Is Your ADHD Child Also Bipolar?
Bipolar has become increasingly more well-known as the media has embraced the condition through the publicizing of symptoms. One of the aspects of Bipolar which has come to light over the past few years is that there are more children suffering with the mental health issue than was ever thought possible previously. The Child and Adolescent Bipolar Foundation have published an estimate which suggests that over three quarters of a million children and young adults across America may have the condition, although a large proportion of these remain undiagnosed at this time. One of the main issues affecting effective diagnosis of Bipolar Affective Disorder is its number of shared symptoms with ADHD. Attention Deficit Disorder is a tricky condition, as it can often co-exist with other mental or physical disorders, which can often make it a complex and challenging feat to correctly identify, isolate and treat specific symptoms relating to co-existing conditions. It is thought that almost half of all adults who have been diagnosed with ADHD also have another major psychiatric disorder, meaning that healthcare professionals have to scrutinize patients closely to ensure that they arrive at a suitable diagnosis which takes in to account not just the specific symptoms relating to ADHD, but also the identification of other conditions. Bipolar and ADHD share a number of symptoms, including impatience, exuberant behavior, rapid talkativeness and instability of mood. This can make it tricky for people to arrive at an accurate diagnosis, leading to effective treatment. Recognizing the differences and shared elements of both disorders can make it easier for parents, teachers and healthcare specialists to draw a true distinction between aspects of behavior which can be attributed to Bipolar, and those which are common to ADHD.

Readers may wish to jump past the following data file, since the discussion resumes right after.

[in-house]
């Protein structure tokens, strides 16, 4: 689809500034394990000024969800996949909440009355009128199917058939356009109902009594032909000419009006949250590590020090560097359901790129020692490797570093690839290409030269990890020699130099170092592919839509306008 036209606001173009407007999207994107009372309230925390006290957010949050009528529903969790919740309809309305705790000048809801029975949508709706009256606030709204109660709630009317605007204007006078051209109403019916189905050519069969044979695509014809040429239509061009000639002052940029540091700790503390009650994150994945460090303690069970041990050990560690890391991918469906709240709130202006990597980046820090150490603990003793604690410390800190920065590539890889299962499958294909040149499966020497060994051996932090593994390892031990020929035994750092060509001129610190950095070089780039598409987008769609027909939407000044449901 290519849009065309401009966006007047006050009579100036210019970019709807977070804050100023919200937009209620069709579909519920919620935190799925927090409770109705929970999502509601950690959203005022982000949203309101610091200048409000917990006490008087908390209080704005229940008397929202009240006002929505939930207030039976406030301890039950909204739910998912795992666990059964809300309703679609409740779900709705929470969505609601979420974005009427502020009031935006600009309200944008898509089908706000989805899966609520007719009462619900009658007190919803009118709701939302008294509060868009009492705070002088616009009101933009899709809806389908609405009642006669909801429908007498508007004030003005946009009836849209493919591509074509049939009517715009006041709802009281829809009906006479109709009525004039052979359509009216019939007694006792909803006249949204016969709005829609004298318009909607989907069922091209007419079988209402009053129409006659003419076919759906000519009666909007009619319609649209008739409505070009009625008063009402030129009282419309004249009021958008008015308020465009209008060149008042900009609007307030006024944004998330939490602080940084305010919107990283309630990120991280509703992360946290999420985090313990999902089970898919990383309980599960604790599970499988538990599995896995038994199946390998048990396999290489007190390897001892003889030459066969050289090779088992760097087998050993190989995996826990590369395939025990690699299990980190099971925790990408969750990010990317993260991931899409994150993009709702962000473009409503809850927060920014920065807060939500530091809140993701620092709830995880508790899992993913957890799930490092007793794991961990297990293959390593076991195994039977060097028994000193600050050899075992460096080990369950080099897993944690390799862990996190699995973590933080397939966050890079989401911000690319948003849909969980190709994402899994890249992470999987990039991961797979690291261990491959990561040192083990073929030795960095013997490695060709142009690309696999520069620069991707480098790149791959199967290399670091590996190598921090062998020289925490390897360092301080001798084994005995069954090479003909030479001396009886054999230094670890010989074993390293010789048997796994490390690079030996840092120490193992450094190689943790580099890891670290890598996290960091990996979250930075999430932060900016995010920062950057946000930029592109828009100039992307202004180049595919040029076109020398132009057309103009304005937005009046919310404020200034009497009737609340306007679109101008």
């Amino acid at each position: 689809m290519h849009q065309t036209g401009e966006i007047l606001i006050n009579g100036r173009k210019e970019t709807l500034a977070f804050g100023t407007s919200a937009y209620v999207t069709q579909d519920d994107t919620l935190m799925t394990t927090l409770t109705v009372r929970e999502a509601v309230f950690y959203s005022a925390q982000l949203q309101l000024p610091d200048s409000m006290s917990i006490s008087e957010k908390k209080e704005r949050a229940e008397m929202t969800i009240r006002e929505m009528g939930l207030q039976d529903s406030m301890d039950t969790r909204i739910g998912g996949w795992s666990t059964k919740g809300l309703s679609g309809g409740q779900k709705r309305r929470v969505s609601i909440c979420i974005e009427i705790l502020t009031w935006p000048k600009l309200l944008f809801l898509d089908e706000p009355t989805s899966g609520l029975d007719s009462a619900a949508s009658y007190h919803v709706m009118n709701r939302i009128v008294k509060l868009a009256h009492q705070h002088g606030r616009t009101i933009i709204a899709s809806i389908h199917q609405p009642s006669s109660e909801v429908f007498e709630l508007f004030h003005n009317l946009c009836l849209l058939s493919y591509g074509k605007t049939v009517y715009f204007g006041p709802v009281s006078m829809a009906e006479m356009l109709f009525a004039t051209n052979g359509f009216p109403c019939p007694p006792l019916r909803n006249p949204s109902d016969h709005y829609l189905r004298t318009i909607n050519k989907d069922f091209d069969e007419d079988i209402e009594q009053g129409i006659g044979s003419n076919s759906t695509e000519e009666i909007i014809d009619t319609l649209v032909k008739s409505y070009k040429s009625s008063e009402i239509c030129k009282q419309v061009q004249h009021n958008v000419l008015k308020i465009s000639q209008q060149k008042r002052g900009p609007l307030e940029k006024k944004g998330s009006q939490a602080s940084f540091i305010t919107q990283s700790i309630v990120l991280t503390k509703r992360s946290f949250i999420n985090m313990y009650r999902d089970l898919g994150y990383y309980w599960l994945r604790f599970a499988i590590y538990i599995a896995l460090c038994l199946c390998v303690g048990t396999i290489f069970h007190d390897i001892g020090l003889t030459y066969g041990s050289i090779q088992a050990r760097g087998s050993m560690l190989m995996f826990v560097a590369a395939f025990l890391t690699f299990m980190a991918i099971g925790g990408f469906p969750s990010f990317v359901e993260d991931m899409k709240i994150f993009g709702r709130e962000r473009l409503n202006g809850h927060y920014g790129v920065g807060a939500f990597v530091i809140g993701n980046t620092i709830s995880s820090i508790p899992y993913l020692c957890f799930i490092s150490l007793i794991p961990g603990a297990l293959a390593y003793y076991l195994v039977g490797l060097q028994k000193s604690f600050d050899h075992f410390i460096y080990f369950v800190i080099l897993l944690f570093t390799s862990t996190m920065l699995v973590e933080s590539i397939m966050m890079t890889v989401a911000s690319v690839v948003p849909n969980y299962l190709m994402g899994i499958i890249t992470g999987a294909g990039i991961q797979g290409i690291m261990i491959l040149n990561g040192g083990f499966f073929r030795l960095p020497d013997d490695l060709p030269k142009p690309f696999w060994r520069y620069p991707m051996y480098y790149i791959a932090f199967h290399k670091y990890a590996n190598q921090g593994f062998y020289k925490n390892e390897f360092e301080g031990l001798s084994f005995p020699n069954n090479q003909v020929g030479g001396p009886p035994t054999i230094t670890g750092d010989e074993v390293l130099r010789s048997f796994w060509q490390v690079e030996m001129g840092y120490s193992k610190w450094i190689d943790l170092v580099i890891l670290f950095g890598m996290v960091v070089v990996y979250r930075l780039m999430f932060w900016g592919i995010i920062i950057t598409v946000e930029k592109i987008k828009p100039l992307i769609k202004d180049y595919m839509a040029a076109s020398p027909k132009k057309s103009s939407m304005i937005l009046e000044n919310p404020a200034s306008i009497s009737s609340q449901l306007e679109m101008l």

- ADHD is always evident in the sufferer whereas Bipolar Disorder is a cyclical range of symptoms which can come and go, sometimes in periods of up to six months or more. In between mood instability, children with Bipolar will tend to be absolutely level in terms of mood swings and consistent behavior.
- Bipolar Disorder is characterized by changes and shifts in mood which don’t appear to have any apparent cause. The mood changes are due to a chemical reaction, as opposed to being brought about by external events. Conversely, ADHD sufferers often respond and react to external triggers which can enable caregivers to trace events and understand the underlying cause of a current shift in mood.
- Bipolar sufferers tend to have longer periods of instability – a low mood can last for days, and a manic phase the same. ADHD, because it is usually triggered from external events, will have a much more rapid cycle for mood swings. Crashes or snaps can take place over hours, rather than days or weeks.
- There is often a genetic heredity for both disorders, which can make it much easier for healthcare professionals to reach an accurate diagnosis. ADHD becomes manifest often by as early as seven years old in a child, whereas the average age for a full Bipolar diagnosis tends to be around 26 years.